What Makes You a Triathlete?

Last week when I went for my paratriathlon assessment, I had to sign forms. I signed above the line that said “Athlete”.

Hm.  I have never really thought of myself as an “athlete”.

I mentioned this to my coach on Sunday.  That evolved rather quickly into a discussion about when someone can be considered a “triathlete”.  “It’s not like an Ironman – no one announces “You are an Triathlete” and definitely that’s it…” I quipped.

He turned it back around.  “At what stage are you considered a negotiator?” he asked.  That is my job – I flippantly replied “One deal doesn’t make you a negotiator. Maybe 10 does.” 

“So then you need to have 10 triathlons under your belt to call yourself a triathlete,” he said.

Really?  At what distance?  10 sprints?  10 Olympics?  Or is the process that matters (e.g. the training) rather than the number of races completed?  So 10 seasons of training?

A rather quick exchange illustrated a much discussed point… How do you define a triathlete?

What do you think?

6 responses to “What Makes You a Triathlete?”

  1. I considered myself a Triathlete only a year ago when I started to take the swimming more seriously – got some coaching, started drilling, breaking swims down into sets rather than just swimming length after length etc. I had done a number of Olympic and Sprint distance Tri’s but just ‘survived’ the swim knowing that I was a strong cyclist and above average runner but when I entered Ironman I decided I wasn’t going to finish unless my swimming improved dramatically.It wasn’t finishing IM that made me think I was a triathlete it was several months before with all that time in the pool and when one of the lifeguards, who organises a small local Tri, approached me at the pool with the opening line “you’re a Triathlete right?”.Stephen(mr_fast)

  2. It is largely determined by the intersection of attitude and action. Having the mindset that you are an athlete—and then following up with all the hard work that an athlete’s lifestyle requires, makes you an athlete. But if you take away one of these two factors, I believe your claims of athleticism are greatly undermined. “Training” with no mental focus or goal; or having the right mindset and plan, but little or no follow-through disqualify you from the title of athlete.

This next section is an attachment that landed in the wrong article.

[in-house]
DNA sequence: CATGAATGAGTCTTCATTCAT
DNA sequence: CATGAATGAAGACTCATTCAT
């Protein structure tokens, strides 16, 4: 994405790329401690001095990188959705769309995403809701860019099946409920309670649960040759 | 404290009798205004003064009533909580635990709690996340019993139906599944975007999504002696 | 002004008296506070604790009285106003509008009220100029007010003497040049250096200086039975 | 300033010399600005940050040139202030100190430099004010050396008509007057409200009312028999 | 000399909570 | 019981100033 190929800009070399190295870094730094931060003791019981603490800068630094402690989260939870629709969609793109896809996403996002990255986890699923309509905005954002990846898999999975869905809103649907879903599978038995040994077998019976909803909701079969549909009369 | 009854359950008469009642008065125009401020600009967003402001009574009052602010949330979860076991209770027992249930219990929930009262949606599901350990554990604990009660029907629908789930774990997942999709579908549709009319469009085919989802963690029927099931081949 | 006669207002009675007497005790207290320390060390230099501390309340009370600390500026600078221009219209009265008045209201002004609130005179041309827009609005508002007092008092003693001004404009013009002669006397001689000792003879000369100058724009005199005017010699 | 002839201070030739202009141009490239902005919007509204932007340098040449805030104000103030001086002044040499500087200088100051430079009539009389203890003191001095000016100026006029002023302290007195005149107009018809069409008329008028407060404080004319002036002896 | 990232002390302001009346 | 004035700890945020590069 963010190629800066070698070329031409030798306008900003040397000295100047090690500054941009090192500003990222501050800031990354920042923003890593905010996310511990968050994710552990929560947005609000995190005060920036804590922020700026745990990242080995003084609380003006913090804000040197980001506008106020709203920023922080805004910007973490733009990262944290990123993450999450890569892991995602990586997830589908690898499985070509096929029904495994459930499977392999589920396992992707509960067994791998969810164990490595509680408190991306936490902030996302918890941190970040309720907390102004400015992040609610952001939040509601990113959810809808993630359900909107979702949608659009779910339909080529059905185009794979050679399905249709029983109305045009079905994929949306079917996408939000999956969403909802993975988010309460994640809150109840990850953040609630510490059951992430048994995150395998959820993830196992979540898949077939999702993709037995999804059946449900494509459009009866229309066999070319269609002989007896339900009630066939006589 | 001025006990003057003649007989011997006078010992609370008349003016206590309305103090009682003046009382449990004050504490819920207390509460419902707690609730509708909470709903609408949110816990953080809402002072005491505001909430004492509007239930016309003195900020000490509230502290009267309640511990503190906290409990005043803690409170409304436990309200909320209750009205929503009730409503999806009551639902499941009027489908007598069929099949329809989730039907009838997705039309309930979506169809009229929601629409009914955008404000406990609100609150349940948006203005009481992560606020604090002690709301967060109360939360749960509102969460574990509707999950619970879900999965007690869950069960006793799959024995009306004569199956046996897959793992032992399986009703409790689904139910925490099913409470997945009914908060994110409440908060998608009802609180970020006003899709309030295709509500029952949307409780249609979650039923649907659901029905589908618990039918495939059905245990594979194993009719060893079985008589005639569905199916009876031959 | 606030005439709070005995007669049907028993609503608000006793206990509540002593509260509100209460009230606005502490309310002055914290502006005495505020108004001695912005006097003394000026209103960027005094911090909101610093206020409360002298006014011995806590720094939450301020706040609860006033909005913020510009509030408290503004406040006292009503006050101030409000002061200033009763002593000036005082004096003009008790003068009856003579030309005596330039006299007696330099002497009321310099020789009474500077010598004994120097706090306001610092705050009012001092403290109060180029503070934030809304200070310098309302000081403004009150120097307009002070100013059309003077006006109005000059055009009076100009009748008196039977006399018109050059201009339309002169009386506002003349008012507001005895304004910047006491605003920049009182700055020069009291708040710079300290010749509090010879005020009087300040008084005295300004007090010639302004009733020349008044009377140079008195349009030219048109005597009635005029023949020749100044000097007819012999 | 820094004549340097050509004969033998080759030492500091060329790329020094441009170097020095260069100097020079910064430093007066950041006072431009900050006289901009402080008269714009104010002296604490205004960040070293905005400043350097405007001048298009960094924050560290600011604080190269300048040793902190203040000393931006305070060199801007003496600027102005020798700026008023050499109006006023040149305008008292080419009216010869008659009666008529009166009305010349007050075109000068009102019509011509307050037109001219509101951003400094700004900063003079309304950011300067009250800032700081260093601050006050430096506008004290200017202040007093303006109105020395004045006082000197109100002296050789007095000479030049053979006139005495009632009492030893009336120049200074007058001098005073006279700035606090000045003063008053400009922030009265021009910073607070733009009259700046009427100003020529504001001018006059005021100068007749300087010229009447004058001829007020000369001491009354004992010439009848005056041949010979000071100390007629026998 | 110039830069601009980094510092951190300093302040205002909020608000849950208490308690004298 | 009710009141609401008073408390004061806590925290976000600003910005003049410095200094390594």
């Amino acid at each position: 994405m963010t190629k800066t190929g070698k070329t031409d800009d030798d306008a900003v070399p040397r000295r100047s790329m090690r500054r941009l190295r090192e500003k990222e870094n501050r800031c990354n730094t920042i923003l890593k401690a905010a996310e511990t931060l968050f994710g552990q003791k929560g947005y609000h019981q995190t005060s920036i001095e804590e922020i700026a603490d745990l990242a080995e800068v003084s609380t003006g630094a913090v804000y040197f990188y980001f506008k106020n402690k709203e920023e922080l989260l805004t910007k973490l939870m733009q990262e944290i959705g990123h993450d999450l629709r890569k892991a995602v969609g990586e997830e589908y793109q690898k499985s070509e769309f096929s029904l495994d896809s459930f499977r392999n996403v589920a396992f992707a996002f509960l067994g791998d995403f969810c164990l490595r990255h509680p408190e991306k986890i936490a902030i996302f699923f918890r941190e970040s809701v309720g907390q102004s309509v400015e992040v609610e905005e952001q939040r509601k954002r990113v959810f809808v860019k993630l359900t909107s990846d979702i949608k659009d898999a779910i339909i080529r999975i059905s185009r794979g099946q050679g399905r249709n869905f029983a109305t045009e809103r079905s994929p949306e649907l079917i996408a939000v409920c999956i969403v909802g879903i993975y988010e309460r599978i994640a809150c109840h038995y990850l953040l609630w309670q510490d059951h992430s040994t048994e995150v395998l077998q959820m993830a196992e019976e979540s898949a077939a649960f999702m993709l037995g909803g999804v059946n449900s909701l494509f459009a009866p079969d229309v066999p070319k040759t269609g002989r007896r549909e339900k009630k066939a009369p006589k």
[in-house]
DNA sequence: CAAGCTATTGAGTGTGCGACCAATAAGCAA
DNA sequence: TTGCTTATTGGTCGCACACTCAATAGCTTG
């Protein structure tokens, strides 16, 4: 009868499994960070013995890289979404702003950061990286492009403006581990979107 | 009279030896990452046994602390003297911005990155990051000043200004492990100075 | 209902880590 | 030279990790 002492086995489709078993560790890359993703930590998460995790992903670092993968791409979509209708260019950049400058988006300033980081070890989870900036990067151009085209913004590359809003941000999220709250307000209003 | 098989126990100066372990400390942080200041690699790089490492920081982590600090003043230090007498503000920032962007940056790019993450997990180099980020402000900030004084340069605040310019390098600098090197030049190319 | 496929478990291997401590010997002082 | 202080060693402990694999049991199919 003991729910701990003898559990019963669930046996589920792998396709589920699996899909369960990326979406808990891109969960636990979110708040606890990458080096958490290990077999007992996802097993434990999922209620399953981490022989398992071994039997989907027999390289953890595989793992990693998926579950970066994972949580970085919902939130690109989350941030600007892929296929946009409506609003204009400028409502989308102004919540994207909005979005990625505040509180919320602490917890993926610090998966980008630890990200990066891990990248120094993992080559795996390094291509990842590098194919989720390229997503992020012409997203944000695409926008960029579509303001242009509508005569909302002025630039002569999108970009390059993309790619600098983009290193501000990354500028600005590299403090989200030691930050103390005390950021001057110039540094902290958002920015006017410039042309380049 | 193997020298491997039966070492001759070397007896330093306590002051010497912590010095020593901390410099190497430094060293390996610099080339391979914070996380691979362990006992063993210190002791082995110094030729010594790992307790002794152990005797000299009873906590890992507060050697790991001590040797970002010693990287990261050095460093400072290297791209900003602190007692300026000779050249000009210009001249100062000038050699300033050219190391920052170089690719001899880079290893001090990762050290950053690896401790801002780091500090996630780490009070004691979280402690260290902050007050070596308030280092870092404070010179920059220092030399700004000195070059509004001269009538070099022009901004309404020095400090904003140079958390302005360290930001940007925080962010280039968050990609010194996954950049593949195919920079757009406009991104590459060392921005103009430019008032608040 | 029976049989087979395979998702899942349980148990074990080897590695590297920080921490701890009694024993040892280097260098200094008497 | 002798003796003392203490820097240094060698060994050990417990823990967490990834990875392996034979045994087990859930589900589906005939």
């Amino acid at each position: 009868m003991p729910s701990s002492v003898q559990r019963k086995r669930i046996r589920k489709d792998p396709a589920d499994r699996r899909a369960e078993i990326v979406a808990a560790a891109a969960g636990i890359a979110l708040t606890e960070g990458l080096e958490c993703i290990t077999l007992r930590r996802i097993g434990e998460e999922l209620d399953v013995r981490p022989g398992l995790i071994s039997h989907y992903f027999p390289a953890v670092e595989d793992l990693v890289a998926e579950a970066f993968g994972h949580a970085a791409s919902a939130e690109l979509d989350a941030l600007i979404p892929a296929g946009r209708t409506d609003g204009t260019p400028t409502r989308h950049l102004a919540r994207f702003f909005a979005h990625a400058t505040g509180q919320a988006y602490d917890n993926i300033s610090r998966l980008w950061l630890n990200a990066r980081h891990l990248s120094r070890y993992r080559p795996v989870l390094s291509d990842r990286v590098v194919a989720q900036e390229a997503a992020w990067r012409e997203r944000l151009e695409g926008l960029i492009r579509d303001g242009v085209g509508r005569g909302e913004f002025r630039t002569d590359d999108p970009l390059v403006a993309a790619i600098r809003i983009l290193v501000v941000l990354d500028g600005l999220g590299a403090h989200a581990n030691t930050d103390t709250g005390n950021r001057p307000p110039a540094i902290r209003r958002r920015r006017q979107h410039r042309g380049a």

3. I found your blog!!! hmmm-10? really? if I equate that to running-you’re not a runner until you run 10 races-I disagree! I think if you put in the training and time then you are that athlete!

  4. If you’ve completed a triathlon and continue to train for triathlons that you’re going to complete then you’re a triathlete. My opinion.Having said this, I am confident that those of us who have completed full Ironman events may be to differ. I guess at the end of the day, YOU are the only one who can answer the question. All the best!

  5. Like many who have already posted, I think a “triathlete” is someone who is focused on the training for the sport, and has a commitment to that training and racing. I don’t believe there is a magic number of races—or length of race—that makes you a triathlete. Your focus, commitment makes you the athlete. Good post! Provocative.

  6. I’m seeing a theme emerging…If you do a job, you can place criteria that “qualify” you to be a profession.  Be it a test (like a CPA or Bar exam or teacher certification) or just the number of times you have done something…  But you can have a view on an objective criteria that “makes you your profession”.But, unless you are a pro, being a triathlete is not about objective criteria.  A pro earns their card, places in races, has time objectives.  But an amateur, a hobbyist…  Categorisation becomes harder.Perhaps just the love of doing it makes you a triathlete?Thanks for your comment Maria.  It got me thinking again.

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